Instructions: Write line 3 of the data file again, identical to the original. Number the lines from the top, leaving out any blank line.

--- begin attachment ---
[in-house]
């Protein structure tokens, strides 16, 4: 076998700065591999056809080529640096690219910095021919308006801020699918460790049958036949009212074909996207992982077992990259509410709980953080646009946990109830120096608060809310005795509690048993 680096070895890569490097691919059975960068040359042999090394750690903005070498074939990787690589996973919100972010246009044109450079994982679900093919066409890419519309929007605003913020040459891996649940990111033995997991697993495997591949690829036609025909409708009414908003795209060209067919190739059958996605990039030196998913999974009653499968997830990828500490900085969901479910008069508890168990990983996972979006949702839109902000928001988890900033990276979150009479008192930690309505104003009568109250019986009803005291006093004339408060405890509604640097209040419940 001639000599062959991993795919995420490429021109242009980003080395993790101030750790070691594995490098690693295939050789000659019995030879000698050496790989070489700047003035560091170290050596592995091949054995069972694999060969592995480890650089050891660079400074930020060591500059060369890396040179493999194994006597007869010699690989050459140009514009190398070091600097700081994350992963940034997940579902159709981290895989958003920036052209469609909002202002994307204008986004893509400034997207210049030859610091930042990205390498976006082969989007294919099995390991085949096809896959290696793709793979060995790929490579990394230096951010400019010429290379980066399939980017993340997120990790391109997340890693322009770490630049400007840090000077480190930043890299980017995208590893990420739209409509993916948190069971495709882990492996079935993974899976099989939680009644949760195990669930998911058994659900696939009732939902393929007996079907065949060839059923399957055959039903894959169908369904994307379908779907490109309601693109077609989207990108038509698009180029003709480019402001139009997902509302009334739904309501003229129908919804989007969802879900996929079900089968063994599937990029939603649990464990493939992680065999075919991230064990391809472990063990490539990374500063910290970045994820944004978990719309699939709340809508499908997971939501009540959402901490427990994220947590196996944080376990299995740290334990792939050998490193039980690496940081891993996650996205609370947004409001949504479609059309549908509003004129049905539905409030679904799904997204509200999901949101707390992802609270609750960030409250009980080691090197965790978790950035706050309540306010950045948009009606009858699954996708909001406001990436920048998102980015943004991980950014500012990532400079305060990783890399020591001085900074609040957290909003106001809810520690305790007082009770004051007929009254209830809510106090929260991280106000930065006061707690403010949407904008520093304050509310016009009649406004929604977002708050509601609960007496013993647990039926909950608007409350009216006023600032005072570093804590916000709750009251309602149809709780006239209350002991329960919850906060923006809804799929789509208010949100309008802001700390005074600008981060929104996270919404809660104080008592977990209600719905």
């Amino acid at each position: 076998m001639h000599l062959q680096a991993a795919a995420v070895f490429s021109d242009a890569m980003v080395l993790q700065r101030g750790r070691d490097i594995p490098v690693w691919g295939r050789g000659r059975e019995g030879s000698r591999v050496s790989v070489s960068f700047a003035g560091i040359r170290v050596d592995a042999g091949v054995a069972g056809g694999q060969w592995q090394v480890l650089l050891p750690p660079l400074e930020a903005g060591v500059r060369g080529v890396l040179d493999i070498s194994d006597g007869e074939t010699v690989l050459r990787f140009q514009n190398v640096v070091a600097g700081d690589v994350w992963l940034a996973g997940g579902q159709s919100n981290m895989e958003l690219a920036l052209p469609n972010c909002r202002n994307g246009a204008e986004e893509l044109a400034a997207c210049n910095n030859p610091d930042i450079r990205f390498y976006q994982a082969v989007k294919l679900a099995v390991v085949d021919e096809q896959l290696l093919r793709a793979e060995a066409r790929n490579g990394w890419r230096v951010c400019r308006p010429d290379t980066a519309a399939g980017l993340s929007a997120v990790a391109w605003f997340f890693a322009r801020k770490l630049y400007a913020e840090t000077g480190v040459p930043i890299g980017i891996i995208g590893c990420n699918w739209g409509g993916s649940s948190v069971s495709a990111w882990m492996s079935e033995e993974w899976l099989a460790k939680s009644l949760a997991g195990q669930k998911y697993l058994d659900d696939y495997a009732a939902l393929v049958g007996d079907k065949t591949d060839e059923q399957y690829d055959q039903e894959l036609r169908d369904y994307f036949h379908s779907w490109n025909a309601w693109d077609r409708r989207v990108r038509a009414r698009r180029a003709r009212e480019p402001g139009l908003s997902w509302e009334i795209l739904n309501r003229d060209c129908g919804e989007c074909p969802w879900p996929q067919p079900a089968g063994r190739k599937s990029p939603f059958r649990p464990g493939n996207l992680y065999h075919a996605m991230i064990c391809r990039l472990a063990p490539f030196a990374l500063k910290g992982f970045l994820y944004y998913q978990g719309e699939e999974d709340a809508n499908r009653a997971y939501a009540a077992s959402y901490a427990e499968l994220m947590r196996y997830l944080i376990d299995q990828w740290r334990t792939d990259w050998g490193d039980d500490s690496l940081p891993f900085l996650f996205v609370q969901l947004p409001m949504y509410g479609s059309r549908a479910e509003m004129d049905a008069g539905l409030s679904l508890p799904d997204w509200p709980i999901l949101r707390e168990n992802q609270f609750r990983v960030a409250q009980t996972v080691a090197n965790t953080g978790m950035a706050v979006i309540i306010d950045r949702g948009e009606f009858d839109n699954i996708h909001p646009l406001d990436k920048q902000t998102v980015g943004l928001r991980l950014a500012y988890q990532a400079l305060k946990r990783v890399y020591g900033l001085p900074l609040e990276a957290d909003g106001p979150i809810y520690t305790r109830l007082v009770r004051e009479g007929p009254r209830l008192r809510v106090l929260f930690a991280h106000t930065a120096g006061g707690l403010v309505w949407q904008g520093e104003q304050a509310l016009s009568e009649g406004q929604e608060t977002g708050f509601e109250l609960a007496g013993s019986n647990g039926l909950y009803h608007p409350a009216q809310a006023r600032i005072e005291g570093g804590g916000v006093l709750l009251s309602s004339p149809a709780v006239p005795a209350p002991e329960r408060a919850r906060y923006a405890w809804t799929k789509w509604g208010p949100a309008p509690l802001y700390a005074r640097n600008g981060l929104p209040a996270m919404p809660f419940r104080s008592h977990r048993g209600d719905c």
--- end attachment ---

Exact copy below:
């Amino acid at each position: 076998m001639h000599l062959q680096a991993a795919a995420v070895f490429s021109d242009a890569m980003v080395l993790q700065r101030g750790r070691d490097i594995p490098v690693w691919g295939r050789g000659r059975e019995g030879s000698r591999v050496s790989v070489s960068f700047a003035g560091i040359r170290v050596d592995a042999g091949v054995a069972g056809g694999q060969w592995q090394v480890l650089l050891p750690p660079l400074e930020a903005g060591v500059r060369g080529v890396l040179d493999i070498s194994d006597g007869e074939t010699v690989l050459r990787f140009q514009n190398v640096v070091a600097g700081d690589v994350w992963l940034a996973g997940g579902q159709s919100n981290m895989e958003l690219a920036l052209p469609n972010c909002r202002n994307g246009a204008e986004e893509l044109a400034a997207c210049n910095n030859p610091d930042i450079r990205f390498y976006q994982a082969v989007k294919l679900a099995v390991v085949d021919e096809q896959l290696l093919r793709a793979e060995a066409r790929n490579g990394w890419r230096v951010c400019r308006p010429d290379t980066a519309a399939g980017l993340s929007a997120v990790a391109w605003f997340f890693a322009r801020k770490l630049y400007a913020e840090t000077g480190v040459p930043i890299g980017i891996i995208g590893c990420n699918w739209g409509g993916s649940s948190v069971s495709a990111w882990m492996s079935e033995e993974w899976l099989a460790k939680s009644l949760a997991g195990q669930k998911y697993l058994d659900d696939y495997a009732a939902l393929v049958g007996d079907k065949t591949d060839e059923q399957y690829d055959q039903e894959l036609r169908d369904y994307f036949h379908s779907w490109n025909a309601w693109d077609r409708r989207v990108r038509a009414r698009r180029a003709r009212e480019p402001g139009l908003s997902w509302e009334i795209l739904n309501r003229d060209c129908g919804e989007c074909p969802w879900p996929q067919p079900a089968g063994r190739k599937s990029p939603f059958r649990p464990g493939n996207l992680y065999h075919a996605m991230i064990c391809r990039l472990a063990p490539f030196a990374l500063k910290g992982f970045l994820y944004y998913q978990g719309e699939e999974d709340a809508n499908r009653a997971y939501a009540a077992s959402y901490a427990e499968l994220m947590r196996y997830l944080i376990d299995q990828w740290r334990t792939d990259w050998g490193d039980d500490s690496l940081p891993f900085l996650f996205v609370q969901l947004p409001m949504y509410g479609s059309r549908a479910e509003m004129d049905a008069g539905l409030s679904l508890p799904d997204w509200p709980i999901l949101r707390e168990n992802q609270f609750r990983v960030a409250q009980t996972v080691a090197n965790t953080g978790m950035a706050v979006i309540i306010d950045r949702g948009e009606f009858d839109n699954i996708h909001p646009l406001d990436k920048q902000t998102v980015g943004l928001r991980l950014a500012y988890q990532a400079l305060k946990r990783v890399y020591g900033l001085p900074l609040e990276a957290d909003g106001p979150i809810y520690t305790r109830l007082v009770r004051e009479g007929p009254r209830l008192r809510v106090l929260f930690a991280h106000t930065a120096g006061g707690l403010v309505w949407q904008g520093e104003q304050a509310l016009s009568e009649g406004q929604e608060t977002g708050f509601e109250l609960a007496g013993s019986n647990g039926l909950y009803h608007p409350a009216q809310a006023r600032i005072e005291g570093g804590g916000v006093l709750l009251s309602s004339p149809a709780v006239p005795a209350p002991e329960r408060a919850r906060y923006a405890w809804t799929k789509w509604g208010p949100a309008p509690l802001y700390a005074r640097n600008g981060l929104p209040a996270m919404p809660f419940r104080s008592h977990r048993g209600d719905c």